Day 61-Rt 24 to Copper Mountain,CO-24 miles

A surely stunning, mostly immensely satisfying day of slack packing made possible by Bird Dawg’s generous gift of his car, while he was working.
We started early today, after dropping BD off at 6:30 am. We had until 4:40 to make the miles, so there was no fooling around. Our benefactor asked to be retrieved at 5 PM.
It’s easy to hike fast with nothing on your back. Train volunteered to carry my water bottle and snacks for the day. The guy is a mountaineering saint.
The first part was dealing with relatively flat gravel roads around the old 10th Mountain Division training area. Then we went up, some 2,500 feet of elevation, all the way to 12,200′ to Kokomo Pass, where the trail stayed smack dab high the whole three miles to Searle Pass, where the long descent to the base of the Copper Mountain ski area began.
I hiked north with Train all day, with Lee and Louis walking the same section from Copper Mountain south.
The hiking went really well. Train and I were able to ascend 1,200 feet, of course without real loads in a pack, in a 45 minute period.
My friend Ben asked me how my respiration was at 12,000 feet. It was surprisingly normal. There have been days when I had to gulp air up that high, with little steps on the uphills. But not today, when I’ve eaten plenty, and hydrated well, correcting my mistakes in those areas from yesterday. I was able to fly along today. Maybe the little bottle of Five Hour Energy helped?
There was snow up high, but it was not a significant impediment. The trail was easy to follow, even dealing with snow fields.
I had one fall today, on a greasy little section of ledge. Results were a cut palm. Not bad. I fell right on my left side, and my whole back and left thigh and ass were coated in mud, which thankfully dried quickly on there synthetic fabrics I am wearing.

I loved hiking today.
It is finally a pure big world of joy up on the ridge in the sky today.

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Day 45 on the CDT -May 31

Platoro to campsite past Summitville
16 miles

20130602-212916.jpg Back to world class hiking. Colorado reared its beautiful head today , instead of acting like a donkey kicking us aside our skulls.
We ate breakfast next to a guy, last name I think is Rice, from College Station, Texas who completed the Tour Divide bicycle race last year. He had a huge breakfast, looked like four thick slices of French toast and a gargantuan platter of eggs, potatoes, and bacon. He was 5 days out from Antelope Wells and is currently attempting a yo-yo of the Tour Divide. He told us he’ll average 140 miles a day in order to make the start of the race in early June in Banff, where he’ll race all the way back to the Mexico border again. Big guy- 6’4″. Not a biker’s frame at all. He said we were crazy to walk the Divide.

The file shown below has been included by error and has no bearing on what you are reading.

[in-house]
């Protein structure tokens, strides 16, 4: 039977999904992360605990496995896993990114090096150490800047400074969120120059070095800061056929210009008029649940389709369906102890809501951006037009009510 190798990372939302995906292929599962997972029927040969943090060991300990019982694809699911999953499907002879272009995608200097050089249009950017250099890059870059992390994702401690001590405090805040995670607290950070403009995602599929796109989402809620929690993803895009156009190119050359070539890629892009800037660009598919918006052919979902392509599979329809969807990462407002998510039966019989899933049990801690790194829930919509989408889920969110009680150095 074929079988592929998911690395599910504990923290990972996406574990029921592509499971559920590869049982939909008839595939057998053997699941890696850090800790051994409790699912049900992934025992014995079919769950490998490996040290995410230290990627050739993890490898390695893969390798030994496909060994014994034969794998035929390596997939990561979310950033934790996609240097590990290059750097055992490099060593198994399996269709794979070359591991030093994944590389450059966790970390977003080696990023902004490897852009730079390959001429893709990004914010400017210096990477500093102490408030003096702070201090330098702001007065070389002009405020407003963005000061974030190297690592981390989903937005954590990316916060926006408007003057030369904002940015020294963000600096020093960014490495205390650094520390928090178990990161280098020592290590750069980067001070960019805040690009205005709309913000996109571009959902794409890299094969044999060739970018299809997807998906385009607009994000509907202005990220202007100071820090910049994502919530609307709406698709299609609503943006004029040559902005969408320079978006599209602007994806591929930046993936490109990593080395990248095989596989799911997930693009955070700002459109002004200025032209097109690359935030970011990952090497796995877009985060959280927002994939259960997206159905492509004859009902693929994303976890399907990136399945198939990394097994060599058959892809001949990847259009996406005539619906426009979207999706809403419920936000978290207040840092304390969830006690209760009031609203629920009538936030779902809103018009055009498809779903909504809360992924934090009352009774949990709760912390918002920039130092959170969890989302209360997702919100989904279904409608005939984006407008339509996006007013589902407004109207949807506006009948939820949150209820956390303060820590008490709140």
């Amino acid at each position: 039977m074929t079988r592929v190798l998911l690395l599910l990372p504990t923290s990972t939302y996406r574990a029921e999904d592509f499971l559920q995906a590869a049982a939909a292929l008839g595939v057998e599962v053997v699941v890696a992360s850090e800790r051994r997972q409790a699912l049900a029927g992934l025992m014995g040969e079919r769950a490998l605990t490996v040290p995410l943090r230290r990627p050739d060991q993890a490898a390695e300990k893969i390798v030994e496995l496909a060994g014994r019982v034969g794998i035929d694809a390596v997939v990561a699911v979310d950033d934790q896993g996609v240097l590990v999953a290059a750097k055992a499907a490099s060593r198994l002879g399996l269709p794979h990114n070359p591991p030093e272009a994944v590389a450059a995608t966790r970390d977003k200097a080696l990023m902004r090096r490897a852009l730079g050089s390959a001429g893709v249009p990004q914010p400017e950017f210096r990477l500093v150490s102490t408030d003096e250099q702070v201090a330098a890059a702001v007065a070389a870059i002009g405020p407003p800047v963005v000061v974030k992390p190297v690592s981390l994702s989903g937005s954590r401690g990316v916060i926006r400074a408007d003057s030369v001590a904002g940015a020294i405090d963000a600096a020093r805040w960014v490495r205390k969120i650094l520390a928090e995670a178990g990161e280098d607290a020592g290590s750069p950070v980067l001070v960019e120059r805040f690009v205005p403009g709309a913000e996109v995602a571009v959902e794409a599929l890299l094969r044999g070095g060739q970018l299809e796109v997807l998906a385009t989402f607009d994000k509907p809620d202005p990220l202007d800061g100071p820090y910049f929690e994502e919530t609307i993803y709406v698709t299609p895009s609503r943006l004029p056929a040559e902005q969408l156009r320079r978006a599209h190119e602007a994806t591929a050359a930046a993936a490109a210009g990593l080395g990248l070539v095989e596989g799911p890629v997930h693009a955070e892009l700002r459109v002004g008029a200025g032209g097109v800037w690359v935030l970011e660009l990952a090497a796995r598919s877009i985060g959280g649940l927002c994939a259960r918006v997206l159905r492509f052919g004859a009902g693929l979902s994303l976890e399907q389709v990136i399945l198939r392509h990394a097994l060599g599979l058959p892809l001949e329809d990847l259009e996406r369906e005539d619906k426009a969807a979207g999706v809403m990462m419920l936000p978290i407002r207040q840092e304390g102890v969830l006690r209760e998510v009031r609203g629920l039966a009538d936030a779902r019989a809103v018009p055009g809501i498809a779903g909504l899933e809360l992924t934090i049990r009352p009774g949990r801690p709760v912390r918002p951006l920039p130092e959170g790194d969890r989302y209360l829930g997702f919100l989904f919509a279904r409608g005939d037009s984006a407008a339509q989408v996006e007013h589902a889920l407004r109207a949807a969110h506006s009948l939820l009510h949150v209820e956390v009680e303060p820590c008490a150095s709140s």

We did mostly road walking today, but the roads had zero cars or trucks on them. We put 6 miles down in the first 1 hour and 50 minutes today. It was a big day of climbing, some 2,500 feet today. Lots of snow melt coming down the rocky streams crossing our paths.
The gloriously huge mountains all around us were bursting with colors today. The skies were deep blue, with cumulus clouds – favorable and streaking across the sky.
We walked a desolate forest road for 9 miles, then turned up a stream flowage and followed an ancient trail 6 more ascending miles that put us smack dab at Summitville, way up high and unfortunately the location of one of the top the Superfund cleanup sites in the nation. We got out if there as quickly as possible. They ripped the side off a majestic mountain and used arsenic to leach out the ores. Sad.
We are now walking forest road to Ell Norte, where we know there are two outdoor outfitters and stores. Train has to get shoes. Has to.
After we walk El Norte, we plan to get to South Fork, where we’ll pick up some more specialized maps that will allow us to reach Creede.
The CDT suits the MegaTex style very well, in that no two people are likely to ever hike this trail the same manner or path, as it is an incomplete trail, more of a corridor that closely follows the actual Divide itself.
Some of you know that I listen to podcasts of my great friend Lock’s Monday nigh radio broadcast. Well, he hit me over the head with one song I heard while hiking alongside the roading Wightman Fork off forest road 250. I highly recommend listening to the “She and Him” (M. Ward and Zoey Deschanel ) rendition of the doo-wop gem ” Hold Me, Thrill Me, Kiss Me.” It took about 4 seconds of listening to the song for me to melt into a sobbing lump as I stumbled along within the beauty that surrounded me.
This spontaneous crying- loud and wet, only happens to me when I am out, and away from the trappings of society in these months long hikes that I partake in. When we are trapped in what Birdlegs so aptly calls the Shower World we need emotional armor to allow ourselves survival in that often hurtful and overwhelming setting.
Make no mistake, I am not crying because I’m sad- it is uncontained, overwhelming emotion that passes through me.
Get some. Somehow, somewhere. It’s a blessing.